African American Newspapers from: Accessible Archives, Inc.
This enormous collection of African American newspapers contains a wealth of information about cultural life and history during the 1800s and is rich with first-hand reports of the major events and issues of the day, including the Mexican War, Presidential and Congressional addresses, Congressional abstracts, business and commodity markets, the humanities, world travel and religion. The collection also provides a great number of early biographies, vital statistics, essays and editorials, poetry and prose, and advertisements all of which embody the African-American experience.
MEDLINE from: National Library of Medicine
All areas of medicine, including dentistry and nursing
National Anti-Slavery Standard from: Accessible Archives, Inc.
National Anti-Slavery Standard was the official weekly newspaper of the American Anti-Slavery Society, an abolitionist society founded in 1833 by William Lloyd Garrison and Arthur Tappan to spread their movement across the nation with printed materials. Frederick Douglass was a key leader of this society and often addressed meetings at its New York City headquarters.
National Citizen and Ballot Box from: Accessible Archives, Inc.
The National Citizen and Ballot Box was a monthly journal deeply involved in the roots of the American feminist movement. It was owned and edited by Matilda Joslyn Gage, American women’s rights advocate, who helped to lead and publicize the suffrage movement in the United States. Gage included her intentions for the paper in a prospectus: “Its especial object will be to secure national protection to women citizens in the exercise of their rights to vote…it will oppose Class Legislation of whatever form…Women of every class, condition, rank and name will find this paper their friend.”
South Carolina Newspapers from: Accessible Archives, Inc.
This collection contains a wealth of information on colonial and early American History and genealogy, and provides an accurate glimpse of life in South Carolina and America, with additional coverage of events in Europe, during the early days of this country.
The Liberator from: Accessible Archives, Inc.
The Liberator was a weekly newspaper published by William Lloyd Garrison in Boston, Massachusetts. Garrison was a journalistic crusader who advocated the immediate emancipation of all slaves and gained a national reputation for being one of the most radical of American abolitionists.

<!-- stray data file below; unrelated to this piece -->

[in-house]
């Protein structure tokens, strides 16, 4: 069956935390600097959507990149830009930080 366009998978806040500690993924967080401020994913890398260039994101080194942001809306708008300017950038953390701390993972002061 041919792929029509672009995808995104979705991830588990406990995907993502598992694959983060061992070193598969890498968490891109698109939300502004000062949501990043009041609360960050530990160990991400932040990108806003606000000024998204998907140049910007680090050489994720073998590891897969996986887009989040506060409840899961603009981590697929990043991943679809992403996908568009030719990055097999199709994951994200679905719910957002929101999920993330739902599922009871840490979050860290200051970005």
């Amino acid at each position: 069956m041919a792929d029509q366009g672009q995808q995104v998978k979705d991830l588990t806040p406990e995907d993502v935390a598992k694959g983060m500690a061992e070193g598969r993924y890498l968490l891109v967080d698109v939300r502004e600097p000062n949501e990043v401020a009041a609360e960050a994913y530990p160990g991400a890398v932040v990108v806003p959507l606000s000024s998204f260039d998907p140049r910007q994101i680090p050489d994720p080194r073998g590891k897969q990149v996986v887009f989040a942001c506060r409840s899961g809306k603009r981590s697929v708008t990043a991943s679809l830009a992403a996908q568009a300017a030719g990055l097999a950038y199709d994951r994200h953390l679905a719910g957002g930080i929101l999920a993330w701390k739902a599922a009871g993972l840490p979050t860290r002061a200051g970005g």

The Lily from: Accessible Archives, Inc.
The Lily, the first newspaper for women, was issued from 1849 until 1853 under the editorship of Amelia Bloomer (1818-1894). The newspaper began as a temperance journal. Bloomer felt that as women lecturers were considered unseemly, writing was the best way for women to work for reform.
The Pennsylvania Gazette from: Accessible Archives, Inc.
The Pennsylvania Gazette was one of the United States’ most prominent newspapers from 1728—before the time period of the American Revolution—until 1800. Published in Philadelphia from 1728 through 1800, it provides the reader with a first-hand view of colonial America, the American Revolution and the New Republic, and offers important social, political and cultural perspectives of each of the periods.
The Pennsylvania Genealogical Catalog from: Accessible Archives, Inc.
This database primarily is a listing of marriages, deaths and obituaries from The Village Record, published in West Chester, Pennsylvania. Subscribers will also find information about emigration patterns, customs and traditions, important events, medical history, biographical data, and more within this collection.
The Pennsylvania Newspaper Record from: Accessible Archives, Inc.
This database documents the move to industrialization from a predominantly agrarian culture established by Quaker farmers in the 18th century. The collection contains full-text transcriptions of articles, advertisements and vital statistics, providing insight into technology, business activity and material culture in a down-river milling and manufacturing community at the height of the Industrial Revolution.
The Revolution, 1868-1872 from: Accessible Archives, Inc.
The Revolution, a weekly women’s rights newspaper, was the official publication of the National Woman Suffrage Association formed by feminists Elizabeth Cady Stanton and Susan B. Anthony to secure women’s enfranchisement through a federal constitutional amendment. It was published between January 8, 1868 and February, 1872.
The Virginia Gazette from: Accessible Archives, Inc.
The Virginia Gazette was the first newspaper published in Virginia and the first to be published in the area south of the Potomac River in the colonial period of the United States. Issues have the following subtitle: “Containing the freshest advices, foreign and domestick”. Published weekly in Williamsburg, Virginia between 1736 and 1780, it contained news covering all of Virginia and also included information from other colonies, Scotland, England and additional countries.
WorldCat.org from: OCLC Online Computer Library Center, Inc.
OCLC catalog of books, articles, and other materials in libraries worldwide